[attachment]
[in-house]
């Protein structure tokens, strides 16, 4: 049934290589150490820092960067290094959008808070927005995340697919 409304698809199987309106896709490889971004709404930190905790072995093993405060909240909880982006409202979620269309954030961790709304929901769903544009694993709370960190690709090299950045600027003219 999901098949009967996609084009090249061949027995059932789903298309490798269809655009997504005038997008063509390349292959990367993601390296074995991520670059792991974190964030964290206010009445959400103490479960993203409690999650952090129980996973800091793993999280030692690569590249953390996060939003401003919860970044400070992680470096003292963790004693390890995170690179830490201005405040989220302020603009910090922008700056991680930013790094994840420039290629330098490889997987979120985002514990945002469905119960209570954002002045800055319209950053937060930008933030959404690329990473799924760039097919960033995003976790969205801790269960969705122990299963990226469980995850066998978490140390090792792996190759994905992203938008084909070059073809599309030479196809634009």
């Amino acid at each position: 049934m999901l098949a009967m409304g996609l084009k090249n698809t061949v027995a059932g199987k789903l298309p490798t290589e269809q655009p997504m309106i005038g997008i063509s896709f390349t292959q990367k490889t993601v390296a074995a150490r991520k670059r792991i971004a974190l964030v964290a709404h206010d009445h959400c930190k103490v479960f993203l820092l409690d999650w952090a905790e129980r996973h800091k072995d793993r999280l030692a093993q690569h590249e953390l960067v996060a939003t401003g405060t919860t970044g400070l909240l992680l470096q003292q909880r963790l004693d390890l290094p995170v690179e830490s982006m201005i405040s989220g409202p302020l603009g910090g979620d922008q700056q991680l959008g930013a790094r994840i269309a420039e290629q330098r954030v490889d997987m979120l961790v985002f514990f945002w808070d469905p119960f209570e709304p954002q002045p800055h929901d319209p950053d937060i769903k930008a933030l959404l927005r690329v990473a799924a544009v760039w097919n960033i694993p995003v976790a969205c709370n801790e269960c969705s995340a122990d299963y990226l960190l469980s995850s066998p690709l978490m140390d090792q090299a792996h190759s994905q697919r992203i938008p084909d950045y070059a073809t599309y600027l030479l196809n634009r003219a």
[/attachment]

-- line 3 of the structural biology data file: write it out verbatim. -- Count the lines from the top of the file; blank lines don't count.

């Amino acid at each position: 049934m999901l098949a009967m409304g996609l084009k090249n698809t061949v027995a059932g199987k789903l298309p490798t290589e269809q655009p997504m309106i005038g997008i063509s896709f390349t292959q990367k490889t993601v390296a074995a150490r991520k670059r792991i971004a974190l964030v964290a709404h206010d009445h959400c930190k103490v479960f993203l820092l409690d999650w952090a905790e129980r996973h800091k072995d793993r999280l030692a093993q690569h590249e953390l960067v996060a939003t401003g405060t919860t970044g400070l909240l992680l470096q003292q909880r963790l004693d390890l290094p995170v690179e830490s982006m201005i405040s989220g409202p302020l603009g910090g979620d922008q700056q991680l959008g930013a790094r994840i269309a420039e290629q330098r954030v490889d997987m979120l961790v985002f514990f945002w808070d469905p119960f209570e709304p954002q002045p800055h929901d319209p950053d937060i769903k930008a933030l959404l927005r690329v990473a799924a544009v760039w097919n960033i694993p995003v976790a969205c709370n801790e269960c969705s995340a122990d299963y990226l960190l469980s995850s066998p690709l978490m140390d090792q090299a792996h190759s994905q697919r992203i938008p084909d950045y070059a073809t599309y600027l030479l196809n634009r003219a």